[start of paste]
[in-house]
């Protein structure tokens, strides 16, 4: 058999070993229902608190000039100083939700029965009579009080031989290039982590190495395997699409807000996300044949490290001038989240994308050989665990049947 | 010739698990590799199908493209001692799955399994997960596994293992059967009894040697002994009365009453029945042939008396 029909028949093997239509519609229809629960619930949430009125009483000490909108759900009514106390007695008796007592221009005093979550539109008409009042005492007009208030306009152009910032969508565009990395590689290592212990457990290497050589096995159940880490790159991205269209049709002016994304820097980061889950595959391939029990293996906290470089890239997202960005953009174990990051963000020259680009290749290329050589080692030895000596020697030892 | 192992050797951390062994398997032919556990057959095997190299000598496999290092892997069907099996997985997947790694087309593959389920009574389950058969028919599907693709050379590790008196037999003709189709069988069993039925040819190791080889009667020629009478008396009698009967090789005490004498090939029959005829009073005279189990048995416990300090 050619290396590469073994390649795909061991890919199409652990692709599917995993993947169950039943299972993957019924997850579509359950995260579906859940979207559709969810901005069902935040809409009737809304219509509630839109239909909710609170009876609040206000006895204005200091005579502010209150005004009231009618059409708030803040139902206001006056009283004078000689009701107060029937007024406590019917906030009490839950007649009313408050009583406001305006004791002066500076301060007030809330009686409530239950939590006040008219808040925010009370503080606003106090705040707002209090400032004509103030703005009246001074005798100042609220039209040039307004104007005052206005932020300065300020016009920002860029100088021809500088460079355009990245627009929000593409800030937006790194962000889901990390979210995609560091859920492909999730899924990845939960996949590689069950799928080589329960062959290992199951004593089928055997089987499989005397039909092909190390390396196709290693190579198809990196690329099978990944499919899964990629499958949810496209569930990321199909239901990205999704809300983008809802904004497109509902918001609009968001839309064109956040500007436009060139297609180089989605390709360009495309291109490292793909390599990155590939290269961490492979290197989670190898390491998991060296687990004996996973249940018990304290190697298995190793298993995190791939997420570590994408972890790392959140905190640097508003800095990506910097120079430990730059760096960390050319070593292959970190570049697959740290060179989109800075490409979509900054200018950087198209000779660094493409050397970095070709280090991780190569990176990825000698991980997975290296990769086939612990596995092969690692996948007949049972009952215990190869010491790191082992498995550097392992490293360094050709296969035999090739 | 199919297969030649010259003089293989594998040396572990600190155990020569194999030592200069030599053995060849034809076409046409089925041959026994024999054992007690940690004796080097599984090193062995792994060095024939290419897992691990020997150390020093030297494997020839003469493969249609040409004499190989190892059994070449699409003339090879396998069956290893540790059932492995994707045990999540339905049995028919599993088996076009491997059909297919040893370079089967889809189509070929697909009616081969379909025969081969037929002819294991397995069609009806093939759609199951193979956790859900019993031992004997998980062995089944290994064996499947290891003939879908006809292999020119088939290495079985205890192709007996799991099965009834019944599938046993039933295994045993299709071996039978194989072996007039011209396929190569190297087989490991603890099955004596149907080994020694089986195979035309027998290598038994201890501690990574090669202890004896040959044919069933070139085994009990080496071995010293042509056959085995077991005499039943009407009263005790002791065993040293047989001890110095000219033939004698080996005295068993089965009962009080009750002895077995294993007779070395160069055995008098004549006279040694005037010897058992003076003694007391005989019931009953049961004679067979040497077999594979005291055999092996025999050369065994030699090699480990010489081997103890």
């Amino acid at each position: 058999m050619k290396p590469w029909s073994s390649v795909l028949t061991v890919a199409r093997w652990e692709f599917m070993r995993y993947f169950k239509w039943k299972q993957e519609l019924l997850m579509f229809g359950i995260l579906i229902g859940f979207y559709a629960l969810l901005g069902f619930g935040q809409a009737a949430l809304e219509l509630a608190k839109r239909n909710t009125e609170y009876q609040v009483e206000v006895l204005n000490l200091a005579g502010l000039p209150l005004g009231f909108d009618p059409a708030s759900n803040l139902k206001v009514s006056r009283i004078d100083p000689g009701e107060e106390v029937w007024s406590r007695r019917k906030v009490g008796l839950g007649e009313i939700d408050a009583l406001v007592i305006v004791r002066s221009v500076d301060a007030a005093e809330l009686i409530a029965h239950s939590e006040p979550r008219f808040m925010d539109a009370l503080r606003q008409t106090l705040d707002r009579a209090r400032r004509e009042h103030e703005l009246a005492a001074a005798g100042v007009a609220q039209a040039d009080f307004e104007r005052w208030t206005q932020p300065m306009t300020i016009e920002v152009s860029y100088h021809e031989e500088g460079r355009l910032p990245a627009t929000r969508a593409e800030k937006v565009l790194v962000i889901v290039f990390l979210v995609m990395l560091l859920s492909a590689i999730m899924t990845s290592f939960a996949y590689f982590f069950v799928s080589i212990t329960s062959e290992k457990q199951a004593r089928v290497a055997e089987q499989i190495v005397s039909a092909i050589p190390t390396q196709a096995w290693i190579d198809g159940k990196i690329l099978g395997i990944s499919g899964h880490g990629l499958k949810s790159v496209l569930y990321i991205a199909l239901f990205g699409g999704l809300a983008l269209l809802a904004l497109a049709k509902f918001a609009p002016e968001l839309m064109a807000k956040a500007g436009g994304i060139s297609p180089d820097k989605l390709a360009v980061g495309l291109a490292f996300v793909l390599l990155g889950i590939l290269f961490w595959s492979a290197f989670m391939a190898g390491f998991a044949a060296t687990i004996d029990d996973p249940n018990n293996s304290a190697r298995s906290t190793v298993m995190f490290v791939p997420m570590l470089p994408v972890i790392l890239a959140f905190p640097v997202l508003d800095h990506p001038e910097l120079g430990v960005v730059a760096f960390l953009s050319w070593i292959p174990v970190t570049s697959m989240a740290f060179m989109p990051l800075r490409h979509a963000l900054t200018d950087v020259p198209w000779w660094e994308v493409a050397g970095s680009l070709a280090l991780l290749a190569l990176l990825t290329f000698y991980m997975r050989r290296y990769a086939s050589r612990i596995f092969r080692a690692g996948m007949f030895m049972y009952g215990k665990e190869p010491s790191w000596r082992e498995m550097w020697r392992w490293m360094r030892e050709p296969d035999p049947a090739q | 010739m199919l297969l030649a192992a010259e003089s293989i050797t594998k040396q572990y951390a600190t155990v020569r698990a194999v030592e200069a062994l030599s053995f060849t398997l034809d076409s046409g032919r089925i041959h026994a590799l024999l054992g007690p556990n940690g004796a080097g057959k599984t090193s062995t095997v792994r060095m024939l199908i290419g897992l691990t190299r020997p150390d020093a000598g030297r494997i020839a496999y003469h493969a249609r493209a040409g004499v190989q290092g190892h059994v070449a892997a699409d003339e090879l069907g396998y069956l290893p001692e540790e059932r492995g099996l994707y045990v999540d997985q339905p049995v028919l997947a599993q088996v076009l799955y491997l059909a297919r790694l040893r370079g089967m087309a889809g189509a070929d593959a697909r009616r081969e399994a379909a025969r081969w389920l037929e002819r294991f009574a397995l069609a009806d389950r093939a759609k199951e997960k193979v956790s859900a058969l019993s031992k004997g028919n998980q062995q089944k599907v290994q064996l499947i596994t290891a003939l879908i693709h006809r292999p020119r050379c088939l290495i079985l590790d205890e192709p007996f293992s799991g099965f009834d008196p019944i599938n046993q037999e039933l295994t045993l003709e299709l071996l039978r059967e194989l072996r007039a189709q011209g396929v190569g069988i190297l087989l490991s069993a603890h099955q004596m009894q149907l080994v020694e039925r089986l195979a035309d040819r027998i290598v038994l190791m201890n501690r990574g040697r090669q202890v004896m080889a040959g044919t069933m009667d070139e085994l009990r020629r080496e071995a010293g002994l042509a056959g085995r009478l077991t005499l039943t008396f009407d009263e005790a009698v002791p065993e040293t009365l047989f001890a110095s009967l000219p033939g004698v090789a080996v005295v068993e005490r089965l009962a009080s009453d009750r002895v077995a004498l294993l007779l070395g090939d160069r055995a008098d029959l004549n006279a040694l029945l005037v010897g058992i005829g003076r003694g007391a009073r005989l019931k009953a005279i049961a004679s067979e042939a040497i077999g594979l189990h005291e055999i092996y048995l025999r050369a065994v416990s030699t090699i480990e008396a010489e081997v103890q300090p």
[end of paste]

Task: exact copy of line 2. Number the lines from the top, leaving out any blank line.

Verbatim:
């Protein structure tokens, strides 16, 4: 058999070993229902608190000039100083939700029965009579009080031989290039982590190495395997699409807000996300044949490290001038989240994308050989665990049947 | 010739698990590799199908493209001692799955399994997960596994293992059967009894040697002994009365009453029945042939008396 029909028949093997239509519609229809629960619930949430009125009483000490909108759900009514106390007695008796007592221009005093979550539109008409009042005492007009208030306009152009910032969508565009990395590689290592212990457990290497050589096995159940880490790159991205269209049709002016994304820097980061889950595959391939029990293996906290470089890239997202960005953009174990990051963000020259680009290749290329050589080692030895000596020697030892 | 192992050797951390062994398997032919556990057959095997190299000598496999290092892997069907099996997985997947790694087309593959389920009574389950058969028919599907693709050379590790008196037999003709189709069988069993039925040819190791080889009667020629009478008396009698009967090789005490004498090939029959005829009073005279189990048995416990300090 050619290396590469073994390649795909061991890919199409652990692709599917995993993947169950039943299972993957019924997850579509359950995260579906859940979207559709969810901005069902935040809409009737809304219509509630839109239909909710609170009876609040206000006895204005200091005579502010209150005004009231009618059409708030803040139902206001006056009283004078000689009701107060029937007024406590019917906030009490839950007649009313408050009583406001305006004791002066500076301060007030809330009686409530239950939590006040008219808040925010009370503080606003106090705040707002209090400032004509103030703005009246001074005798100042609220039209040039307004104007005052206005932020300065300020016009920002860029100088021809500088460079355009990245627009929000593409800030937006790194962000889901990390979210995609560091859920492909999730899924990845939960996949590689069950799928080589329960062959290992199951004593089928055997089987499989005397039909092909190390390396196709290693190579198809990196690329099978990944499919899964990629499958949810496209569930990321199909239901990205999704809300983008809802904004497109509902918001609009968001839309064109956040500007436009060139297609180089989605390709360009495309291109490292793909390599990155590939290269961490492979290197989670190898390491998991060296687990004996996973249940018990304290190697298995190793298993995190791939997420570590994408972890790392959140905190640097508003800095990506910097120079430990730059760096960390050319070593292959970190570049697959740290060179989109800075490409979509900054200018950087198209000779660094493409050397970095070709280090991780190569990176990825000698991980997975290296990769086939612990596995092969690692996948007949049972009952215990190869010491790191082992498995550097392992490293360094050709296969035999090739 | 199919297969030649010259003089293989594998040396572990600190155990020569194999030592200069030599053995060849034809076409046409089925041959026994024999054992007690940690004796080097599984090193062995792994060095024939290419897992691990020997150390020093030297494997020839003469493969249609040409004499190989190892059994070449699409003339090879396998069956290893540790059932492995994707045990999540339905049995028919599993088996076009491997059909297919040893370079089967889809189509070929697909009616081969379909025969081969037929002819294991397995069609009806093939759609199951193979956790859900019993031992004997998980062995089944290994064996499947290891003939879908006809292999020119088939290495079985205890192709007996799991099965009834019944599938046993039933295994045993299709071996039978194989072996007039011209396929190569190297087989490991603890099955004596149907080994020694089986195979035309027998290598038994201890501690990574090669202890004896040959044919069933070139085994009990080496071995010293042509056959085995077991005499039943009407009263005790002791065993040293047989001890110095000219033939004698080996005295068993089965009962009080009750002895077995294993007779070395160069055995008098004549006279040694005037010897058992003076003694007391005989019931009953049961004679067979040497077999594979005291055999092996025999050369065994030699090699480990010489081997103890």